As an important thinker for modern India as a whole, Ganpati Muni was of the same generation and stature as not only Aurobindo but also as Mahatma Gandhi, Swami Vivekananda and Rabindranath Tagore. Yet, unfortunately, he remains the most neglected of such important figures, though his influence is on the rise again.
Why is then the Muni not better known? The main reason is that he wrote in Sanskrit and his works were never widely published or translated into modern languages. Had he written or been widely translated in English or at least in Hindi, his influence and regard would be as great as any of the other gurus of modern India. Another reason is that Ganapati himself was a very humble and other worldly person. He did little to promote himself or his writings. His inner work was always more important to him than any outer recognition, which he never courted.
Ganapati is most known for his connection with Bhagavan Ramana Maharshi, whom he viewed as his guru and held the highest reverence for. Ganapati was one of Ramana's first disciples. He even gave him the name Ramana, showing that the Tamil boy guru was really one of the greatest sages and Jnanis in history. Were it not for Ganpati's recognition and articulation of Ramana's teachings, Ramana may have even remained unknown to the outside world.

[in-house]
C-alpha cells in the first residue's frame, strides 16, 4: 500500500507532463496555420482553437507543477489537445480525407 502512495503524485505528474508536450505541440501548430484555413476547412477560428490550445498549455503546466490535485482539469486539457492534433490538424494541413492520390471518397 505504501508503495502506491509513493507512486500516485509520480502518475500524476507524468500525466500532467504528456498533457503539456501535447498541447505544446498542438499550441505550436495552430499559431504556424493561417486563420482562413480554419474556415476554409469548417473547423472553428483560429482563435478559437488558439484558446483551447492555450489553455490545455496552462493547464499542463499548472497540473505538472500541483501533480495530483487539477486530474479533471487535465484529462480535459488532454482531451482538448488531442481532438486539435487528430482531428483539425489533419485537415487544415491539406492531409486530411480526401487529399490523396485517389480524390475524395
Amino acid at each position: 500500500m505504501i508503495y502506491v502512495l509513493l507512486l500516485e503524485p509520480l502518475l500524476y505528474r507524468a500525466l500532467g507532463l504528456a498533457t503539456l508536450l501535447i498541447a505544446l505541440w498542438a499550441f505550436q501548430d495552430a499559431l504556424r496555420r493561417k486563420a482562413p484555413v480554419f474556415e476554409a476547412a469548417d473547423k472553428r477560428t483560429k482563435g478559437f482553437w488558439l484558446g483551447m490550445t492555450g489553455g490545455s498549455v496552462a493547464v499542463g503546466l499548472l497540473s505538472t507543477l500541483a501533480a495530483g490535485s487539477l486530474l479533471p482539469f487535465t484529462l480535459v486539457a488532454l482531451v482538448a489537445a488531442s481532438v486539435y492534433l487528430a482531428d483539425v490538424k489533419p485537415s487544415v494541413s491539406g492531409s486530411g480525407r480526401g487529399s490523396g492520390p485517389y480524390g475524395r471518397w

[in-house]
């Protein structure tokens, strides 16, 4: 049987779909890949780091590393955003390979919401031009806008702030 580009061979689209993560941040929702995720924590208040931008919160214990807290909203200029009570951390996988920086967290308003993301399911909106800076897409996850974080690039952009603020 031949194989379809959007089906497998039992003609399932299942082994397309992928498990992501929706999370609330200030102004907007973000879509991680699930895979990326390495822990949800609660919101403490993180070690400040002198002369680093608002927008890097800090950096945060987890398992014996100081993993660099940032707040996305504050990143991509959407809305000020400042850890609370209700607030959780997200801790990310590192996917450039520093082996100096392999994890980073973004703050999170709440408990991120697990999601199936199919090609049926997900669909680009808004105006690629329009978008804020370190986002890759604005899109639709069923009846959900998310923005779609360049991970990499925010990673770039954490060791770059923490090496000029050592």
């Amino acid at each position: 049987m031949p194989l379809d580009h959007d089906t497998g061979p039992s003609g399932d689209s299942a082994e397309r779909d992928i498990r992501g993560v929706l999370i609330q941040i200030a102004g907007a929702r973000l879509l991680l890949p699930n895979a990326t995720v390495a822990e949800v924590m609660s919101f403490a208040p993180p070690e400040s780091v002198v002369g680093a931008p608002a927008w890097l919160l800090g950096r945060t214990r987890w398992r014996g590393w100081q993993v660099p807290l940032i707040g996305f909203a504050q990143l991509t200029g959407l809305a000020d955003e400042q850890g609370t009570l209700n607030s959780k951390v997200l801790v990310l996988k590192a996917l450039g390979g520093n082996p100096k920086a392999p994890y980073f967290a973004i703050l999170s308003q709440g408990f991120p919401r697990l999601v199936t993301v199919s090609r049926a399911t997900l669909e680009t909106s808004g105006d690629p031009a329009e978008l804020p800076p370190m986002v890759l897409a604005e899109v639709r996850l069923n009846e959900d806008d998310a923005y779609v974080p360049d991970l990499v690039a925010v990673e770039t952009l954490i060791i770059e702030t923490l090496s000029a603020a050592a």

Most of the Sanskrit renditions of Ramana's works were done by Ganapati and his disciples. Ganapati's Sanskrit works with Ramana include Ramana Gita, Saddarshana and Upadesha Saram, the most important of Ramana's teachings. His forty verses in praise of Ramana are a poetic classic still used prominently in the Ramanashram for their devotional value.
Meanwhile Ramana was the inspiration for many of the Muni's works including his magnum opus, Uma Sahasram, a thousand verses in praise of the Goddess Uma that unfolds all the secrets of Yoga and Vedanta in the most beautiful Sanskrit meters.